“Our priorities are about getting our legislative agenda successfully passed so a gay or straight vote is a vote, but having an LGBT person at the table is important,” said O’Connor. “Its not driving factor in our decision, it’s about 100% pro-equality candidates, but certainly LGBT voices are role models for our community and inspiration for young people breaking through barriers.”

Two members of the LGBT Caucus represent districts that are over two-thirds Latino, Speaker Pérez, D-Los Angeles, and state Sen. Ricardo Lara, D-Bell Gardens.

Somewhat similar to the Black Caucus and API Caucus, the LGBT Caucus cannot depend on electing candidates in districts where they dominate the vote, whereas the Latino Caucus has numerous districts that are majority Latino. This also creates a situation where many members in the LGBT Caucus are also members of other political constituencies.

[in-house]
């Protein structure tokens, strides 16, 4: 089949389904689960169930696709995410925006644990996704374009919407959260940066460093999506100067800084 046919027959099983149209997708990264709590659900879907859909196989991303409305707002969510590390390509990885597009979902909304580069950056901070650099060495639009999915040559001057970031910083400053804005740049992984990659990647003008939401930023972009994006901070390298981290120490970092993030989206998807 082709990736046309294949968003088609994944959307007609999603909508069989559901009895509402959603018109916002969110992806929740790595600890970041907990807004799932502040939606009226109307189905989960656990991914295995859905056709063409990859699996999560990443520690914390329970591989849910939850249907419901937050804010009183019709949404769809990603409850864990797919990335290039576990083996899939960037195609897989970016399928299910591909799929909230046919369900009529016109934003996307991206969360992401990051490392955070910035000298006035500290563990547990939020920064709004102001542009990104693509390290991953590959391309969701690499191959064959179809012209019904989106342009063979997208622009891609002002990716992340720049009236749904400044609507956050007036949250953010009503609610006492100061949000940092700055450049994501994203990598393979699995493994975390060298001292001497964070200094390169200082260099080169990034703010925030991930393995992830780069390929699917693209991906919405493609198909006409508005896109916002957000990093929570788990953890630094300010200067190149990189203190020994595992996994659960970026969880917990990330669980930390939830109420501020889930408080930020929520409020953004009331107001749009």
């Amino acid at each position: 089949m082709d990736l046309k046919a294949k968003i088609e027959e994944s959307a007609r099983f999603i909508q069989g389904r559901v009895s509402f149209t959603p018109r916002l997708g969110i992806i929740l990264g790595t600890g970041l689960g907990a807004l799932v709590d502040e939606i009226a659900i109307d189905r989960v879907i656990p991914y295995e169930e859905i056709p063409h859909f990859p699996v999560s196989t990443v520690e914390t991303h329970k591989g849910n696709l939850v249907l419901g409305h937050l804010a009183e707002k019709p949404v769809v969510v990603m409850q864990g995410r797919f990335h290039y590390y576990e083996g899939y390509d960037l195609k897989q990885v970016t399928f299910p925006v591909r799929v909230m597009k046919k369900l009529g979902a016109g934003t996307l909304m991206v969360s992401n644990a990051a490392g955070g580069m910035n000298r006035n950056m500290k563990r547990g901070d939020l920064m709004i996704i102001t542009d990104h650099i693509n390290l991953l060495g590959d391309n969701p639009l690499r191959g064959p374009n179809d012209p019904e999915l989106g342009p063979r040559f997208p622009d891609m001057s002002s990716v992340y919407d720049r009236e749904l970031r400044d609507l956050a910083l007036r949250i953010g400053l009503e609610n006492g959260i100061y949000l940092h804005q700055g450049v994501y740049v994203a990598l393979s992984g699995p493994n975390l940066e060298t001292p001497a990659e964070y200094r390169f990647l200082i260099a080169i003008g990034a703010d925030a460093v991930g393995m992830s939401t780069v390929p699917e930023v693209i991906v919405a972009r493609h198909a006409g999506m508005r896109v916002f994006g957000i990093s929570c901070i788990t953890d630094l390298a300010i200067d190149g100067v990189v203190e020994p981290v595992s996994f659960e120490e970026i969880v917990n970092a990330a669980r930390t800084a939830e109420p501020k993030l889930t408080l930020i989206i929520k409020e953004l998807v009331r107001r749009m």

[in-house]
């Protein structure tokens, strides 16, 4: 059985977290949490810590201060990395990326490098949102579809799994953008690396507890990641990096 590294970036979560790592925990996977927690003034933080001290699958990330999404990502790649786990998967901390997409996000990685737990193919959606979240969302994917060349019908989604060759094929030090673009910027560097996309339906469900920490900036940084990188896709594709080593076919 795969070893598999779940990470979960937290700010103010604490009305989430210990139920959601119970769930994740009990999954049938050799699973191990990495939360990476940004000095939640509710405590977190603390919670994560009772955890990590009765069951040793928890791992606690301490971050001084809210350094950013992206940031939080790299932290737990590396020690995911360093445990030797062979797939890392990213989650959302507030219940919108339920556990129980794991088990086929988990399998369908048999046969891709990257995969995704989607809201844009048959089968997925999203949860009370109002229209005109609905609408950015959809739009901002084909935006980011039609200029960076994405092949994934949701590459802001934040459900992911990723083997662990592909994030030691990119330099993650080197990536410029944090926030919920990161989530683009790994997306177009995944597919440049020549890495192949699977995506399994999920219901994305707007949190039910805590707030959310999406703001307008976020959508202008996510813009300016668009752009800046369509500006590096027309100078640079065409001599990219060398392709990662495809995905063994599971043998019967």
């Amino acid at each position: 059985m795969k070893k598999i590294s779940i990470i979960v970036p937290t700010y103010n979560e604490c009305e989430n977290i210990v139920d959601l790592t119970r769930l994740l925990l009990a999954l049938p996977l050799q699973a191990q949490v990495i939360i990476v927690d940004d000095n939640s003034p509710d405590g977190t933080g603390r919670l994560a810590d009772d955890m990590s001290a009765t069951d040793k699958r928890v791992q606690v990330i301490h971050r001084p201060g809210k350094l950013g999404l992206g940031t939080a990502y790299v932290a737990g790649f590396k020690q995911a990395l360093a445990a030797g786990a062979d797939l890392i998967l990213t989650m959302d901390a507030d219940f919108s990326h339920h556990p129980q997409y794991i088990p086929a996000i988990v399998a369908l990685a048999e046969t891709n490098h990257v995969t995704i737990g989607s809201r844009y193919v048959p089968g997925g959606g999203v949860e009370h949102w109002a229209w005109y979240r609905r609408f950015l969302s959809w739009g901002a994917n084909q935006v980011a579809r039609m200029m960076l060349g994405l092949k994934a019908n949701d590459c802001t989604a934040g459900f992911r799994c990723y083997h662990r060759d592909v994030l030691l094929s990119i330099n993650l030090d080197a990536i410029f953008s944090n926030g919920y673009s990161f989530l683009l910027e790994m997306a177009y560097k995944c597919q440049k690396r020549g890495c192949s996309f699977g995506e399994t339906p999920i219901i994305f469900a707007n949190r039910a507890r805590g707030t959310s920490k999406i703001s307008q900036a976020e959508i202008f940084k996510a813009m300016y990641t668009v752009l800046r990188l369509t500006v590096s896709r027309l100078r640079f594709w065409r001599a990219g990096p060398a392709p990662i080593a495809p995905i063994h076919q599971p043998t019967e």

“You can be gay or lesbian and African-American, Latino, white, middle-class, or poor,” said Bauman. “Being gay or lesbian or trans or bi may a factor, but not your only or primary focus. People’s loyalties are split, LGBT people in politics have multiple labels and concerns they are focused on.”

Two members of the LGBT Caucus represent districts that are over two-thirds Latino, Speaker Pérez, D-Los Angeles, and state Sen. Ricardo Lara, D-Bell Gardens. Lara, along with some LGBT Latino allies decided to jump into fund-raising game nearly 10 years ago, before the LGBT Caucus with the creation of an organization called the Honor PAC, a LGBT Latino group that felt their interests as ethnic minorities in the LGBT community were not being met.

“The traditional LGBT community was failing to address the inequality issues of the LGBT Latino community,” said Lara. “We felt there were other issues beyond marriage and we needed to advocate as an organization by funding allies and LGBT Latino candidates.”